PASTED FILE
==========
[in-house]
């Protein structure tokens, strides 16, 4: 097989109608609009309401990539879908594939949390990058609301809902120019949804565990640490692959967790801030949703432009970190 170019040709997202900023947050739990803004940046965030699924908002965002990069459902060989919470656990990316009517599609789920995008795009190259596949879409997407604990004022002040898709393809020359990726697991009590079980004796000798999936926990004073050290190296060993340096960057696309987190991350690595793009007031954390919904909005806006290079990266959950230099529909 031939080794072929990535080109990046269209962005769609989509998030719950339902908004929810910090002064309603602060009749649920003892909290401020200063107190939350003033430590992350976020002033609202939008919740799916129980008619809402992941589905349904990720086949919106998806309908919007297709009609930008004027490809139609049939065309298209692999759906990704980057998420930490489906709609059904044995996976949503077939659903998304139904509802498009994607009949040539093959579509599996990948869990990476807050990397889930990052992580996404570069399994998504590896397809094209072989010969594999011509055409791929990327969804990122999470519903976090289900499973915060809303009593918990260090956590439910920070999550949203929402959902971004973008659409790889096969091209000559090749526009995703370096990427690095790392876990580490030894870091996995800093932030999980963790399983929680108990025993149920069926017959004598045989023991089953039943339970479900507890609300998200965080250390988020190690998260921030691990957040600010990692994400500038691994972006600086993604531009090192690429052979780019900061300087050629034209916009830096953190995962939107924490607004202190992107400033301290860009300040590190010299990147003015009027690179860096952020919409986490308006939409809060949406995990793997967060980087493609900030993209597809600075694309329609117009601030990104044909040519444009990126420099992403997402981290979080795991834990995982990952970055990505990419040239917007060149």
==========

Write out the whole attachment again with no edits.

[in-house]
């Protein structure tokens, strides 16, 4: 097989109608609009309401990539879908594939949390990058609301809902120019949804565990640490692959967790801030949703432009970190 170019040709997202900023947050739990803004940046965030699924908002965002990069459902060989919470656990990316009517599609789920995008795009190259596949879409997407604990004022002040898709393809020359990726697991009590079980004796000798999936926990004073050290190296060993340096960057696309987190991350690595793009007031954390919904909005806006290079990266959950230099529909 031939080794072929990535080109990046269209962005769609989509998030719950339902908004929810910090002064309603602060009749649920003892909290401020200063107190939350003033430590992350976020002033609202939008919740799916129980008619809402992941589905349904990720086949919106998806309908919007297709009609930008004027490809139609049939065309298209692999759906990704980057998420930490489906709609059904044995996976949503077939659903998304139904509802498009994607009949040539093959579509599996990948869990990476807050990397889930990052992580996404570069399994998504590896397809094209072989010969594999011509055409791929990327969804990122999470519903976090289900499973915060809303009593918990260090956590439910920070999550949203929402959902971004973008659409790889096969091209000559090749526009995703370096990427690095790392876990580490030894870091996995800093932030999980963790399983929680108990025993149920069926017959004598045989023991089953039943339970479900507890609300998200965080250390988020190690998260921030691990957040600010990692994400500038691994972006600086993604531009090192690429052979780019900061300087050629034209916009830096953190995962939107924490607004202190992107400033301290860009300040590190010299990147003015009027690179860096952020919409986490308006939409809060949406995990793997967060980087493609900030993209597809600075694309329609117009601030990104044909040519444009990126420099992403997402981290979080795991834990995982990952970055990505990419040239917007060149």